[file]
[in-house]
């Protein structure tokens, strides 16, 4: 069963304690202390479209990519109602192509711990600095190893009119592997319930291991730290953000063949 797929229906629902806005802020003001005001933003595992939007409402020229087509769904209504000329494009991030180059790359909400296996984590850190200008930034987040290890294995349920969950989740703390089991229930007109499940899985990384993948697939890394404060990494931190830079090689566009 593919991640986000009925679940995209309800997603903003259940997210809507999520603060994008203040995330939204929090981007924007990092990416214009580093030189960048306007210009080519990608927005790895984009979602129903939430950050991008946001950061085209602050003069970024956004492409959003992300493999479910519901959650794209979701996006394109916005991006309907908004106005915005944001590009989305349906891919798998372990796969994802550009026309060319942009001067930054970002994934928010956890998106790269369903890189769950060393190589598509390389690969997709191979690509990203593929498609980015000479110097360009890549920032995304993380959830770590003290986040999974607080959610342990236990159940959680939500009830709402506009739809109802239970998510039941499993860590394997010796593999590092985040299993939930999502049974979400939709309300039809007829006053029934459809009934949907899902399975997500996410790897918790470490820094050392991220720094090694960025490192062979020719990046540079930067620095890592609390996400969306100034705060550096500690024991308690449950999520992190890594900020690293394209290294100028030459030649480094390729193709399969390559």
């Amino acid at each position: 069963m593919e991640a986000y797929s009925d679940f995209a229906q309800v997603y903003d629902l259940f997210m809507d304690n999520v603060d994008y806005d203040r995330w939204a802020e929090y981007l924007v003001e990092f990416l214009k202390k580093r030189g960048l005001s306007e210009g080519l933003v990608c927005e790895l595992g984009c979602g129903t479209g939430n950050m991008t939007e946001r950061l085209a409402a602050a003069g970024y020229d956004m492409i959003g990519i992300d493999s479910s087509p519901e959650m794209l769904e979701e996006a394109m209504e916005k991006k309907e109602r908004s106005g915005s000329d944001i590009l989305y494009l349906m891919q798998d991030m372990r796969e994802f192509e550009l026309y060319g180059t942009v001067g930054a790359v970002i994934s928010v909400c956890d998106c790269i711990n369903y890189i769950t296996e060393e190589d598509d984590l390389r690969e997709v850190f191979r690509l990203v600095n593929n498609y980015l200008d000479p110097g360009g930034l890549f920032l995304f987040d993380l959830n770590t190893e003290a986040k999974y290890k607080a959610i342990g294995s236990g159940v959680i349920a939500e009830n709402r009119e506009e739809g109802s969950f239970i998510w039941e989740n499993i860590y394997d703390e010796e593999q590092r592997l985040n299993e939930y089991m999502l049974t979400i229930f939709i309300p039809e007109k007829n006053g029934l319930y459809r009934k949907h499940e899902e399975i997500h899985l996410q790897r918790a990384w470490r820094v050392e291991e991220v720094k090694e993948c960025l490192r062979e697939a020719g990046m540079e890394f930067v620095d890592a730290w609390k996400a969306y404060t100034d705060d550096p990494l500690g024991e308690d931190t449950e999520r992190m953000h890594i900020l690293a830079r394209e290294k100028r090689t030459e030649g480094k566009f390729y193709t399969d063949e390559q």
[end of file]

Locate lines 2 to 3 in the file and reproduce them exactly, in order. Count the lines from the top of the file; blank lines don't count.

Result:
């Protein structure tokens, strides 16, 4: 069963304690202390479209990519109602192509711990600095190893009119592997319930291991730290953000063949 797929229906629902806005802020003001005001933003595992939007409402020229087509769904209504000329494009991030180059790359909400296996984590850190200008930034987040290890294995349920969950989740703390089991229930007109499940899985990384993948697939890394404060990494931190830079090689566009 593919991640986000009925679940995209309800997603903003259940997210809507999520603060994008203040995330939204929090981007924007990092990416214009580093030189960048306007210009080519990608927005790895984009979602129903939430950050991008946001950061085209602050003069970024956004492409959003992300493999479910519901959650794209979701996006394109916005991006309907908004106005915005944001590009989305349906891919798998372990796969994802550009026309060319942009001067930054970002994934928010956890998106790269369903890189769950060393190589598509390389690969997709191979690509990203593929498609980015000479110097360009890549920032995304993380959830770590003290986040999974607080959610342990236990159940959680939500009830709402506009739809109802239970998510039941499993860590394997010796593999590092985040299993939930999502049974979400939709309300039809007829006053029934459809009934949907899902399975997500996410790897918790470490820094050392991220720094090694960025490192062979020719990046540079930067620095890592609390996400969306100034705060550096500690024991308690449950999520992190890594900020690293394209290294100028030459030649480094390729193709399969390559």
């Amino acid at each position: 069963m593919e991640a986000y797929s009925d679940f995209a229906q309800v997603y903003d629902l259940f997210m809507d304690n999520v603060d994008y806005d203040r995330w939204a802020e929090y981007l924007v003001e990092f990416l214009k202390k580093r030189g960048l005001s306007e210009g080519l933003v990608c927005e790895l595992g984009c979602g129903t479209g939430n950050m991008t939007e946001r950061l085209a409402a602050a003069g970024y020229d956004m492409i959003g990519i992300d493999s479910s087509p519901e959650m794209l769904e979701e996006a394109m209504e916005k991006k309907e109602r908004s106005g915005s000329d944001i590009l989305y494009l349906m891919q798998d991030m372990r796969e994802f192509e550009l026309y060319g180059t942009v001067g930054a790359v970002i994934s928010v909400c956890d998106c790269i711990n369903y890189i769950t296996e060393e190589d598509d984590l390389r690969e997709v850190f191979r690509l990203v600095n593929n498609y980015l200008d000479p110097g360009g930034l890549f920032l995304f987040d993380l959830n770590t190893e003290a986040k999974y290890k607080a959610i342990g294995s236990g159940v959680i349920a939500e009830n709402r009119e506009e739809g109802s969950f239970i998510w039941e989740n499993i860590y394997d703390e010796e593999q590092r592997l985040n299993e939930y089991m999502l049974t979400i229930f939709i309300p039809e007109k007829n006053g029934l319930y459809r009934k949907h499940e899902e399975i997500h899985l996410q790897r918790a990384w470490r820094v050392e291991e991220v720094k090694e993948c960025l490192r062979e697939a020719g990046m540079e890394f930067v620095d890592a730290w609390k996400a969306y404060t100034d705060d550096p990494l500690g024991e308690d931190t449950e999520r992190m953000h890594i900020l690293a830079r394209e290294k100028r090689t030459e030649g480094k566009f390729y193709t399969d063949e390559q």